Bulgaria is a country in southeastern Europe bordered by Greece, the Aegean Sea and Turkey to the south, North Macedonia and Serbia to the West, Romania to the North and the Black Sea to the east. Though the fight against HIV/AIDs in Bulgaria has had its ups and downs, the country has made substantial progress during the past 20 years in providing accessible treatment and diagnoses to its citizens.
The prevalence of HIV/AIDs in Bulgaria is higher among men than women and new cases are most common in people 30 to 40 years old. By far the most common mode of infection for men and women is sexual contact, representing 89% of all new cases, while the remainder is mostly drug use by a needle. The rate of new cases is also drastically more likely in urban areas, 40% of all new cases being from the capital city Sofia alone. Al Although 17.7% of Bulgaria’s population resides in Sofia, this is still a much higher per capita rate than elsewhere in the country.
In 2004, The Global Fund, an international organization sponsored by many private and governmental agencies, provided Bulgaria with significant financial support to expand its fight against AIDS, tuberculosis and malaria. With this money, the Bulgarian Government expanded HIV/AIDs resources through its Health Ministry as well as sponsored many NGOs dedicated to implementing wide-reaching services for HIV/AIDs treatment and diagnosis.
While the steady increase in documented AIDs cases since the Global Fund’s intervention might make it seem as if the problem is actually getting worse, this apparent setback is just a result of more widely available testing and is not necessarily indicative of an increase in HIV/AIDs cases. In fact, these measures were largely effective and continue to contribute to the relatively low rate of HIV/AIDs in Bulgaria.
However, due to the country’s success, in 2014 the Global Fund determined Bulgaria was no longer eligible for aid and by 2017 the government spent the remaining Global Fund money. Due to these changes, many NGOs dedicated to fighting HIV/AIDs have either dissolved or shrunk, Politico reported. While the government is doing well in maintaining treatment and diagnoses for its citizens, NGOs were primarily responsible for reaching marginalized and impoverished communities with on-the-ground testing and prevention efforts and the extent of inclusion of these is difficult to determine.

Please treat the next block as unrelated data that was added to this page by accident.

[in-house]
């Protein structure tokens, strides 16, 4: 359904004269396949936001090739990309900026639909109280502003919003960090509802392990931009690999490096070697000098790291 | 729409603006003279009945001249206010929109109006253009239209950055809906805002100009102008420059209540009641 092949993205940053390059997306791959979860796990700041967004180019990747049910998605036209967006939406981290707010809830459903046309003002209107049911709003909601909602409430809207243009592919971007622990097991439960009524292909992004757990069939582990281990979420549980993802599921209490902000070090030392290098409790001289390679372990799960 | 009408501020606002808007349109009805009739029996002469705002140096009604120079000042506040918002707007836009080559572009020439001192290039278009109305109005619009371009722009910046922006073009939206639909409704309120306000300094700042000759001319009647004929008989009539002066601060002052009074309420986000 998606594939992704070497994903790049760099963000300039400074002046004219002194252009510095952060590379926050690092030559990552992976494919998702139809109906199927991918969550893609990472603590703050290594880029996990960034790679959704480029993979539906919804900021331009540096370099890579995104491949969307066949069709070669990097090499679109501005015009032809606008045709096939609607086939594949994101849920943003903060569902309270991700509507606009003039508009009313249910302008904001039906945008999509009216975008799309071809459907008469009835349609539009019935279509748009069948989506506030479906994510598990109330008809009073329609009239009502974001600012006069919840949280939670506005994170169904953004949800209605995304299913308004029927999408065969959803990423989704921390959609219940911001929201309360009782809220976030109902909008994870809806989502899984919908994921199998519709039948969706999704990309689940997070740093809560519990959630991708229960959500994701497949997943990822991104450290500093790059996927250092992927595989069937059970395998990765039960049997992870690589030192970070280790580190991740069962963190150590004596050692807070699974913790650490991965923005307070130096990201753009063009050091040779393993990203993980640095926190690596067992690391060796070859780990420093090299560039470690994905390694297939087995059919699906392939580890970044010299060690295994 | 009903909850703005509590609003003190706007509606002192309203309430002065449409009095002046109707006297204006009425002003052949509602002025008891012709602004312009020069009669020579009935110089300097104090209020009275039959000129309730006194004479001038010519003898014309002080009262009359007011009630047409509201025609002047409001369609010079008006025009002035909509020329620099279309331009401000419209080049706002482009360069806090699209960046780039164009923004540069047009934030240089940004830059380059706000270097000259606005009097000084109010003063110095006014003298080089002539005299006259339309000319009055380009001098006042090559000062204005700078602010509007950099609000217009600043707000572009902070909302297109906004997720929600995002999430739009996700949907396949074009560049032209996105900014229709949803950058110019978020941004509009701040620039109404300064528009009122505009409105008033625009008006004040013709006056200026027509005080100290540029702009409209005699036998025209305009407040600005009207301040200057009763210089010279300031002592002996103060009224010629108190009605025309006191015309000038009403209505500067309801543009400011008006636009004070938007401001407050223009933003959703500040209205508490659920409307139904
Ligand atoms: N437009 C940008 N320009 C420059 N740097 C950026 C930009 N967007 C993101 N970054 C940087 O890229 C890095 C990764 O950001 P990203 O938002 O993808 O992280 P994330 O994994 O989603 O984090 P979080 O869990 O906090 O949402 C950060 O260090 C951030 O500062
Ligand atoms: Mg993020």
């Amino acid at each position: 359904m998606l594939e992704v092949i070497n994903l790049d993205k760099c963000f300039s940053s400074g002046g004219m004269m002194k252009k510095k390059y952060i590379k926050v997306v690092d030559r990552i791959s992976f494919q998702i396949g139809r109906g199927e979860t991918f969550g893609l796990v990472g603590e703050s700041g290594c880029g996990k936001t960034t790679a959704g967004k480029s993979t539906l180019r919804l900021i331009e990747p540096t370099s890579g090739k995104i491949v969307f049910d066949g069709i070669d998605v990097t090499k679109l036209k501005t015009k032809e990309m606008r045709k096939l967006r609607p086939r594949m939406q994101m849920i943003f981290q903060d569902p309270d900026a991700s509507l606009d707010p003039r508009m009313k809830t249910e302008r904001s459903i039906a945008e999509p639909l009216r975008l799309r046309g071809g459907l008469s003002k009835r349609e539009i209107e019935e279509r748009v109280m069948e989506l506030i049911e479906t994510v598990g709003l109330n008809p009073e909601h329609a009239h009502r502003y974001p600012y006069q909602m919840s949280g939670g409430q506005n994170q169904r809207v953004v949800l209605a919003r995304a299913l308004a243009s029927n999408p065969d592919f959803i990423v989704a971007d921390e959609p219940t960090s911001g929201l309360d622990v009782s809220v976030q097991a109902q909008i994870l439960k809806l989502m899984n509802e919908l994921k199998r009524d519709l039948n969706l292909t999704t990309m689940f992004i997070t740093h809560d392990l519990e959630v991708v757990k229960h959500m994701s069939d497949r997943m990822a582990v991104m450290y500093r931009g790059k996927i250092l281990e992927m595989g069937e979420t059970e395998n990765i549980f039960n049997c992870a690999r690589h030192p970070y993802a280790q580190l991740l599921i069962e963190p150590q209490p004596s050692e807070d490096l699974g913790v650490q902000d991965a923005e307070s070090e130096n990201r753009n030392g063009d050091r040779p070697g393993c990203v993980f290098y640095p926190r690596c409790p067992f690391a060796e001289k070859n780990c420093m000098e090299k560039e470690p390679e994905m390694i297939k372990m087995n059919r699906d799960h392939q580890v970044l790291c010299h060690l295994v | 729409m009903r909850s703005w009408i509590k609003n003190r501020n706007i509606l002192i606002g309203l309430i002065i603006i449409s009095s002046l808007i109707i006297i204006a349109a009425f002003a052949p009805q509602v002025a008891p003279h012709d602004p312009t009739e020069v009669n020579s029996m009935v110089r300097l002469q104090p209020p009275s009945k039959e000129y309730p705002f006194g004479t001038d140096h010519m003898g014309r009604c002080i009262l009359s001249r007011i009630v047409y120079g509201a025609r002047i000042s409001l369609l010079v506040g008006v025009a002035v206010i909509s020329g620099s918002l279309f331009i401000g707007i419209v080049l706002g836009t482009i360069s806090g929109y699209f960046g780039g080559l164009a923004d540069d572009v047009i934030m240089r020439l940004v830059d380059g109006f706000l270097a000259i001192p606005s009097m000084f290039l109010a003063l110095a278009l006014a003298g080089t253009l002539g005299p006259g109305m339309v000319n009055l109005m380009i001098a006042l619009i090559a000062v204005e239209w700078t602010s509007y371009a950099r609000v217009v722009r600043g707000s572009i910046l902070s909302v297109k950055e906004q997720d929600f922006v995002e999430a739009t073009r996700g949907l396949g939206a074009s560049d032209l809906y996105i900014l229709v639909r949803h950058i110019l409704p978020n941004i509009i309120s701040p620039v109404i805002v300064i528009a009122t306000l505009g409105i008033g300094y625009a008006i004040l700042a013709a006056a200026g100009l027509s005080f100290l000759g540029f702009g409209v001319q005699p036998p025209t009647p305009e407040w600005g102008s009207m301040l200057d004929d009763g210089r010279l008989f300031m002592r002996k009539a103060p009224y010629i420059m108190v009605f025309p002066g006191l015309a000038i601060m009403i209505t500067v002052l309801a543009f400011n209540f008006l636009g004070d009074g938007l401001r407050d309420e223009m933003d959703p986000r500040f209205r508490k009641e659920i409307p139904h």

On the Bright Side
The fight against HIV/AIDs in Bulgaria is largely successful even in the absence of Global Fund support. The rate of diagnoses is only 3.7 per 100,000 people as opposed to the EU average of 5.4 per 100,000 people, making it a success story among eastern European countries. Treatment of HIV/AIDs in Bulgaria is also a success with 98% of its infected population receiving antiretroviral therapy, a marked difference from the 68% world average, Radio Bulgaria reported.
Additionally, according to WHO, due to stigma as well as limited access to resources and transportation, many people simply will not or cannot access the treatment or testing they need. By using private, at-home tests, the experimenters sought to circumvent these factors and it showed many people who otherwise would not have had access utilized the at-home option. Projects like this foreground a bright future in the fight against HIV/AIDs in Bulgaria.
Lastly, after observing several similar instances of countries struggling to transition to the absence of support from the Global Fund, the organization revised its policy to account for an adjustment period. These revisions include “investing in the development of robust National Health Strategies, Disease Specific Strategic Plans… and requirements to ensure that Global Fund financed programs can be implemented through country systems.” With these changes, countries dealing with the same process in the future could be better able to maintain their fight against HIV/AIDs.
– Xander Heiple